As the media coverage of the Conference Board's Digital Economy report continues (CBC, Mediacaster), a new revelation has emerged. The Conference Board of Canada's defence included the following statement:
In the course of the research, the authors reviewed the full spectrum of arguments surrounding the issue of intellectual property rights in Canada. The final report includes those arguments considered most relevant to the policy under review.
A review of the report finds that the only arguments that the Conference Board seems to have adopted come directly from the International Intellectual Property Alliance, since it is their work (and words) that are recycled repeatedly in the report. What the Conference Board does not mention in its defence (nor in the report) is that it actually commissioned a study on the copyright issues from an independent Canadian legal expert. That report was completed by Professor Jeremy deBeer, a colleague at the University of Ottawa and frequent contributor to the Globe and Mail on copyright matters.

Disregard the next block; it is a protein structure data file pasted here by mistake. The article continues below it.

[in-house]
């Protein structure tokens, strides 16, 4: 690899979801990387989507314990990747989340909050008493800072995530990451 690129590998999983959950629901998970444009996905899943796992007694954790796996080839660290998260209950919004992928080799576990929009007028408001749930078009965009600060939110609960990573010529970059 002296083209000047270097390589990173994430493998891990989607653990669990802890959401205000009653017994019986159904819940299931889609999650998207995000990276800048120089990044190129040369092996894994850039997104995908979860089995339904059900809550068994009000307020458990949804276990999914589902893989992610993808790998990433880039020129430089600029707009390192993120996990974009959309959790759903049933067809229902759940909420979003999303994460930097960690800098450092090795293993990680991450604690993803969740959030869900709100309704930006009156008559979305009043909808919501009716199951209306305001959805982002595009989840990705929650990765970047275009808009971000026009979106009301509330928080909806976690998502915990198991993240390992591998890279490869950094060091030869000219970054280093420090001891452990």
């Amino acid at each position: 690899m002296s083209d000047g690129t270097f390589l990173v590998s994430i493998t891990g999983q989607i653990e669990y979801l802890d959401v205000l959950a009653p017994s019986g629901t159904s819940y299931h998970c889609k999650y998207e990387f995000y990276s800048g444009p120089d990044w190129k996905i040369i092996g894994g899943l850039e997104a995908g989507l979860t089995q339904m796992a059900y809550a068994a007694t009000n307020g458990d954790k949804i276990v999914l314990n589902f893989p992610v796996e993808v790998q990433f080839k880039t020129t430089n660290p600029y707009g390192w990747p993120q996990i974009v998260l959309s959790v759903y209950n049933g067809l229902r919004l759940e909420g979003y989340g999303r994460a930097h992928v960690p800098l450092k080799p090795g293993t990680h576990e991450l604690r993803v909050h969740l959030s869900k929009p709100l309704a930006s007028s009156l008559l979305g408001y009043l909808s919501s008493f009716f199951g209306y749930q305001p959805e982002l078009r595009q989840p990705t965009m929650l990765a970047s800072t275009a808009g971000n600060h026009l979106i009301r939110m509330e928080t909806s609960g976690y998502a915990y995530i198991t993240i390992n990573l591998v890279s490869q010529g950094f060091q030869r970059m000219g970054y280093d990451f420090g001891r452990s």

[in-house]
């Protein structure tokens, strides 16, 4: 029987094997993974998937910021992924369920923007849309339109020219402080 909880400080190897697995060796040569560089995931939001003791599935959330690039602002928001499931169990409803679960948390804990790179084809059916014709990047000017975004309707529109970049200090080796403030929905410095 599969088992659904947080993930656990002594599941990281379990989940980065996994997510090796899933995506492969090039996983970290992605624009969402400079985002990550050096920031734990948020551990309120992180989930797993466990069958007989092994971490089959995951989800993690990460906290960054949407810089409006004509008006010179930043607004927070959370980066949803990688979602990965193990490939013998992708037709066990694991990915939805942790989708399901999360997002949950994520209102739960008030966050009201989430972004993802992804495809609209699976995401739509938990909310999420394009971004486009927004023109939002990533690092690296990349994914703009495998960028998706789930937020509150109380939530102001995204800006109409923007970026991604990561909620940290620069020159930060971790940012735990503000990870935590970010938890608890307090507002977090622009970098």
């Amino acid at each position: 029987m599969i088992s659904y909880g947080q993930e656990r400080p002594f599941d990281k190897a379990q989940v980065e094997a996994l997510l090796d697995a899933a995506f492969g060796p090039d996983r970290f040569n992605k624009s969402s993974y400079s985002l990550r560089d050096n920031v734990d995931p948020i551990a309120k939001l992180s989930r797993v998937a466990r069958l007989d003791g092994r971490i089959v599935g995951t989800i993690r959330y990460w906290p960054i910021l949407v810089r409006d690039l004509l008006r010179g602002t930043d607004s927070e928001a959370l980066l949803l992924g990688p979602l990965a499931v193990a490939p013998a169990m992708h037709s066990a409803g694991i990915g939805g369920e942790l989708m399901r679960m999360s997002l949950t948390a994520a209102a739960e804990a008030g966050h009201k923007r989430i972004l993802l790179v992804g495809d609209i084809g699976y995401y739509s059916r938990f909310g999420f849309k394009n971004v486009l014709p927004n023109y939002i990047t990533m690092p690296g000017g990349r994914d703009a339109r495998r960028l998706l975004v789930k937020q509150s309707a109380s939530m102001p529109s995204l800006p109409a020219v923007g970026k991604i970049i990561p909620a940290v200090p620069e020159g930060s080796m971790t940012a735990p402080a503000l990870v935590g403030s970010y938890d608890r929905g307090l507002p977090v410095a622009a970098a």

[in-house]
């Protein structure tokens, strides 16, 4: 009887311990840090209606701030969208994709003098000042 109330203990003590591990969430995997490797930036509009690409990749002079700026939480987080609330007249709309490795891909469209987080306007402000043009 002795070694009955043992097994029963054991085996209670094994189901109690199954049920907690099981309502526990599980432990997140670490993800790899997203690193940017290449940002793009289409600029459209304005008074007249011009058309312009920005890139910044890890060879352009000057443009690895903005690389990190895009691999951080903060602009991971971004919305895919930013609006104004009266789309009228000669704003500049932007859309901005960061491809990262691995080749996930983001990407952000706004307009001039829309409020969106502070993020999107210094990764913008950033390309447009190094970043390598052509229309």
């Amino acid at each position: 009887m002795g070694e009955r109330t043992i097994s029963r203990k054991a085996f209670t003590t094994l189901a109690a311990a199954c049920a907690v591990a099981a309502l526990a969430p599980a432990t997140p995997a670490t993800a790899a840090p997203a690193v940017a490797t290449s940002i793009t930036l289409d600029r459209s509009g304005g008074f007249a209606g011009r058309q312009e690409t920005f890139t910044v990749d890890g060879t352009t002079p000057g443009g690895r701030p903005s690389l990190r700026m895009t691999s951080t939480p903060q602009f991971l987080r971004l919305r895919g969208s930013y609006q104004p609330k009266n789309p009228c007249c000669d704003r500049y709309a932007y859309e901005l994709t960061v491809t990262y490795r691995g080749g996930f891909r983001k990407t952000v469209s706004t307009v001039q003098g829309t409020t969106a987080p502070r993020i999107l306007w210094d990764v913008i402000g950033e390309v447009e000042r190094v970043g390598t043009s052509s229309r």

Professor deBeer has just revealed his involvement and posted a working paper based on his report submitted to the Conference Board of Canada. It turns out the deBeer was precluded from using the work for 12 months, a period that concluded today. It is immediately apparent that the deBeer paper arrived at very different conclusions from the IIPA and the Conference Board. In particular, it recommends: